(47:24): [Melanie Fyfe] The timing thing is always a question and it's hard for me to give specifics there. And the fact that everybody's journey through this is quite different and knowing when they'll be to that point is hard to know. But I would say a minimum, remember, we start with that 30 days and I would say a minimum of 30 days after they cell infusion. But sometimes I tell people up to three months, but it's very patient specific on what side effect they experience and what they have to come back from and when that is approved. And medical facilities have different beliefs on when they think that their patient is ready, but not at least for four weeks, sometimes up to eight weeks.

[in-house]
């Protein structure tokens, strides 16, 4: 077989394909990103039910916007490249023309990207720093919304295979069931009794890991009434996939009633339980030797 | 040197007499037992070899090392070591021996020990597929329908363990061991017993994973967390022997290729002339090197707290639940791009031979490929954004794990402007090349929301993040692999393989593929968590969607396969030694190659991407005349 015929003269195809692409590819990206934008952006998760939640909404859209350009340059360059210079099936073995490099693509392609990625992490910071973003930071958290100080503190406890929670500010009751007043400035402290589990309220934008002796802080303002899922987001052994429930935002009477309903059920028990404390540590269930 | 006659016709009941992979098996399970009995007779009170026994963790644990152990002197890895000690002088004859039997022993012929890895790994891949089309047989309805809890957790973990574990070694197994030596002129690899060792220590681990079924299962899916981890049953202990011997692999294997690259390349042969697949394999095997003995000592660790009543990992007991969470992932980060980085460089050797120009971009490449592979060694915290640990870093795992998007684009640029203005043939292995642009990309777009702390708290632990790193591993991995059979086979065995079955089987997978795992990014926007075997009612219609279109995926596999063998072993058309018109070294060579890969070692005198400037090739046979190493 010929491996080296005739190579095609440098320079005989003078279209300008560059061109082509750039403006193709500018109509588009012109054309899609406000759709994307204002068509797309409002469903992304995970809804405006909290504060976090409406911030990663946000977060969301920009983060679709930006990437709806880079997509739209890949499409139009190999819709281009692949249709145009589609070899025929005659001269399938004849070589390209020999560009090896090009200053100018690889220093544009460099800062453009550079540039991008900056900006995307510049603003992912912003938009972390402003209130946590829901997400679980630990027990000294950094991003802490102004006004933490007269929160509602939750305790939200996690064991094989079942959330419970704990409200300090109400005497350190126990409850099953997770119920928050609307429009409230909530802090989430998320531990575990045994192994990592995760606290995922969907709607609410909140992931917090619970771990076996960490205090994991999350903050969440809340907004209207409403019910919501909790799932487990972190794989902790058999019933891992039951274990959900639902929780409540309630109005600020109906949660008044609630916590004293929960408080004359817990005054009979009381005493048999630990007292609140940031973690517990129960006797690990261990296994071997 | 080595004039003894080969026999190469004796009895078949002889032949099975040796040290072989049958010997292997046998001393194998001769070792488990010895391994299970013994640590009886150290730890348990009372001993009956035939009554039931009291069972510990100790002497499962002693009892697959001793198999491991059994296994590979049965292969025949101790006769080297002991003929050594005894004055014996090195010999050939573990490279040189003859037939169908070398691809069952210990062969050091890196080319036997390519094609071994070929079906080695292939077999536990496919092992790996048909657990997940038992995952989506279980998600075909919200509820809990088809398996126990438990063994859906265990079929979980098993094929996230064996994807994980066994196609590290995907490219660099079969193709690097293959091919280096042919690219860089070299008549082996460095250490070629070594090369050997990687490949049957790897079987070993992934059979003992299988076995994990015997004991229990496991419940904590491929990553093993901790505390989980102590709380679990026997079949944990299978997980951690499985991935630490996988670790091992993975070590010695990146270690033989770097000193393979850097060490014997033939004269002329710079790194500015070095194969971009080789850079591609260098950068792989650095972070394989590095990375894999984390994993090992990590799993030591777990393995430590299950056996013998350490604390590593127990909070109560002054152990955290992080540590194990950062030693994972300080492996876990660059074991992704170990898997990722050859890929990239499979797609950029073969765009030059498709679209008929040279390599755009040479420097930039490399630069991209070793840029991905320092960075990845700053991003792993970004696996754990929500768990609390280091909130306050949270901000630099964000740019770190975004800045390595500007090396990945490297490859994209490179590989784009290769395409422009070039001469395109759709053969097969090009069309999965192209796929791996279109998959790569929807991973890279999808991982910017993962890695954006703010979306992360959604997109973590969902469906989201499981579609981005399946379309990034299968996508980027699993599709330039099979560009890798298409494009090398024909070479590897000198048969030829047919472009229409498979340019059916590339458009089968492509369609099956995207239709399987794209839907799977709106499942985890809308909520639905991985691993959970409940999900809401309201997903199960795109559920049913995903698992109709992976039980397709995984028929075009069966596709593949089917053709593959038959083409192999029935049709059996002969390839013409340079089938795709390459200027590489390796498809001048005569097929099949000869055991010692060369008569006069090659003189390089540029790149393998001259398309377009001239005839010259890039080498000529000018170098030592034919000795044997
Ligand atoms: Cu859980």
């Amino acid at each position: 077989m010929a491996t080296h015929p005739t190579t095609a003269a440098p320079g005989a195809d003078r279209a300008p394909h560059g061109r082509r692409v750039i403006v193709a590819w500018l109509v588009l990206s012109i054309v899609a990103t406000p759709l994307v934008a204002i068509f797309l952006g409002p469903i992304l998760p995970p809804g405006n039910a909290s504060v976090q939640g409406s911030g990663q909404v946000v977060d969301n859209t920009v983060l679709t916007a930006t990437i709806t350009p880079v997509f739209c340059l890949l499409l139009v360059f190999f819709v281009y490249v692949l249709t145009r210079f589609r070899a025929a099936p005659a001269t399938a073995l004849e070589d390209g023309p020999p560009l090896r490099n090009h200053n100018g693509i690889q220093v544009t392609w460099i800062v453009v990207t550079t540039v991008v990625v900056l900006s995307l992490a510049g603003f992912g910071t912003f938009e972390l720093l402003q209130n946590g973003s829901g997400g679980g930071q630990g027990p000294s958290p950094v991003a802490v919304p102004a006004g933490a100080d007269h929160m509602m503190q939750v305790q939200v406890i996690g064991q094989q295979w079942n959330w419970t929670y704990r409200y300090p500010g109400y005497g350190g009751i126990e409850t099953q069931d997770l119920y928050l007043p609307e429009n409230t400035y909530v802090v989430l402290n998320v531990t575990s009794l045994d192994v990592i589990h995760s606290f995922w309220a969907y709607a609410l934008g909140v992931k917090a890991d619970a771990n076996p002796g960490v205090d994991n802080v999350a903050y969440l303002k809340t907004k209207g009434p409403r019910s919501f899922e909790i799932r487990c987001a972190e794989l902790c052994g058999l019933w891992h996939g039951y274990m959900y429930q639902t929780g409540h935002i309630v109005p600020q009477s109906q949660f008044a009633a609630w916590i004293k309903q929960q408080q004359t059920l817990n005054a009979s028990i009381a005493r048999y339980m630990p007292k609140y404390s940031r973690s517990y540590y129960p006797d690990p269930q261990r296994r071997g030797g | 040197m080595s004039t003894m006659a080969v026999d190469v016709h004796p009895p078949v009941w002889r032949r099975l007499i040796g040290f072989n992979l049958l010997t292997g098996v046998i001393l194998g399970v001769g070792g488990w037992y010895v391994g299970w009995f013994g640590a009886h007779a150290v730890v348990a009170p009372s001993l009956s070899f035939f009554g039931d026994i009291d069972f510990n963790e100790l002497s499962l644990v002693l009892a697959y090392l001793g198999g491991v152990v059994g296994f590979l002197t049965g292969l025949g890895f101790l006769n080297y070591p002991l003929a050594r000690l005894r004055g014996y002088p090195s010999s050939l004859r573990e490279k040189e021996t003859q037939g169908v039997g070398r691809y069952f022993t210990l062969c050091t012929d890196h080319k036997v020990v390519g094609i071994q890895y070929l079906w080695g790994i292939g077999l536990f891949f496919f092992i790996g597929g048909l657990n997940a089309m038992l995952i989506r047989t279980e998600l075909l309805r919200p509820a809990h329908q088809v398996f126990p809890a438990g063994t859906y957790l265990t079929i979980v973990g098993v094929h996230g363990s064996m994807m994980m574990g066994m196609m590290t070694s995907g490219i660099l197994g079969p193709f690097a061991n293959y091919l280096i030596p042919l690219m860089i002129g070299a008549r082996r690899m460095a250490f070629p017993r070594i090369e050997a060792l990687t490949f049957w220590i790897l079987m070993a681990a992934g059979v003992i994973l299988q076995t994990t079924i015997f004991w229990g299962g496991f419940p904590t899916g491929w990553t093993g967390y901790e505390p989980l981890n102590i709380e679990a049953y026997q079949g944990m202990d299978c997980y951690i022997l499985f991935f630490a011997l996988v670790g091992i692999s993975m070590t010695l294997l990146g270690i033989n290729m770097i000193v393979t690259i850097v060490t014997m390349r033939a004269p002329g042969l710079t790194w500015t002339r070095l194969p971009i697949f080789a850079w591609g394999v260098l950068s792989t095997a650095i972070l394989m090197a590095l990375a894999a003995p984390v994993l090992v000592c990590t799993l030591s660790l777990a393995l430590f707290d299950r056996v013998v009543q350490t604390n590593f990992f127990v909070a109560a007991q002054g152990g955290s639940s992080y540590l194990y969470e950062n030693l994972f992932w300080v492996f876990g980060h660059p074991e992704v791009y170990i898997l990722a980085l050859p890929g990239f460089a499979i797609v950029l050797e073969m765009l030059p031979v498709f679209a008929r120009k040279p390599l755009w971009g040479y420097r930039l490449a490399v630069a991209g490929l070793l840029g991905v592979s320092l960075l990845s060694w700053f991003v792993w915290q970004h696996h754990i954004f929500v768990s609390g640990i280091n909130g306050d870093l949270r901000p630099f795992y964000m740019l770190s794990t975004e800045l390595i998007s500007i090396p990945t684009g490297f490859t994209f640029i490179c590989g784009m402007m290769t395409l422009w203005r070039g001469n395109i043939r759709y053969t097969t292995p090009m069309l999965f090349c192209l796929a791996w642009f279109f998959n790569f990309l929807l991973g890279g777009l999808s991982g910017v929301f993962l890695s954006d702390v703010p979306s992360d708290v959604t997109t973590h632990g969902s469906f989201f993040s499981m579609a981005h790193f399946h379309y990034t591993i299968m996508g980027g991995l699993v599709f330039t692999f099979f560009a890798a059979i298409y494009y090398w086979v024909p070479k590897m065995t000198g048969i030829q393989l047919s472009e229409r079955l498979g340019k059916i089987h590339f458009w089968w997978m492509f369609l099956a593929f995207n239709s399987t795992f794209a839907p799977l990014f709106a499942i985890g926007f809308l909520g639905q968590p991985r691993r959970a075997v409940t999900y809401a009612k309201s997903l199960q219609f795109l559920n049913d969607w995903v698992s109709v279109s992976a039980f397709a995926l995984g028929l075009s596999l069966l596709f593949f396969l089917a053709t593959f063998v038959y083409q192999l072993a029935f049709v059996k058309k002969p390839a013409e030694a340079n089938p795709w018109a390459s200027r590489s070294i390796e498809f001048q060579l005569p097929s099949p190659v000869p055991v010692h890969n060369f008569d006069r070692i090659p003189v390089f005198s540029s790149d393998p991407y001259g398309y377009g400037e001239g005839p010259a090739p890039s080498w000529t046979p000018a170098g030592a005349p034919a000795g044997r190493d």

(48:17): [Susan Stewart] Does insurance typically covers all the cost associated with CAR T-cell therapy, and if not, if the patient has to pay for it, what kind of money are we talking about?
(48:33): [Melanie Fyfe] I unfortunately cannot answer that question. Insurance and what it costs are really not my expertise. So, I would say a good way to find some of this out is the local medical facilities, the case managers or social workers often have a lot of that information, but I apologize, that is just not something I can answer.
(49:02): [Susan Stewart] Is the chemo that the patients get prior to CAR T-cell therapy strong enough that it causes the patient to lose their hair?
(49:16): [Melanie Fyfe:] Good question. I do not see hair loss as a frequent side effect of the chemotherapy with CAR T-cell therapy regimen. So no, I do not often see hair loss with this.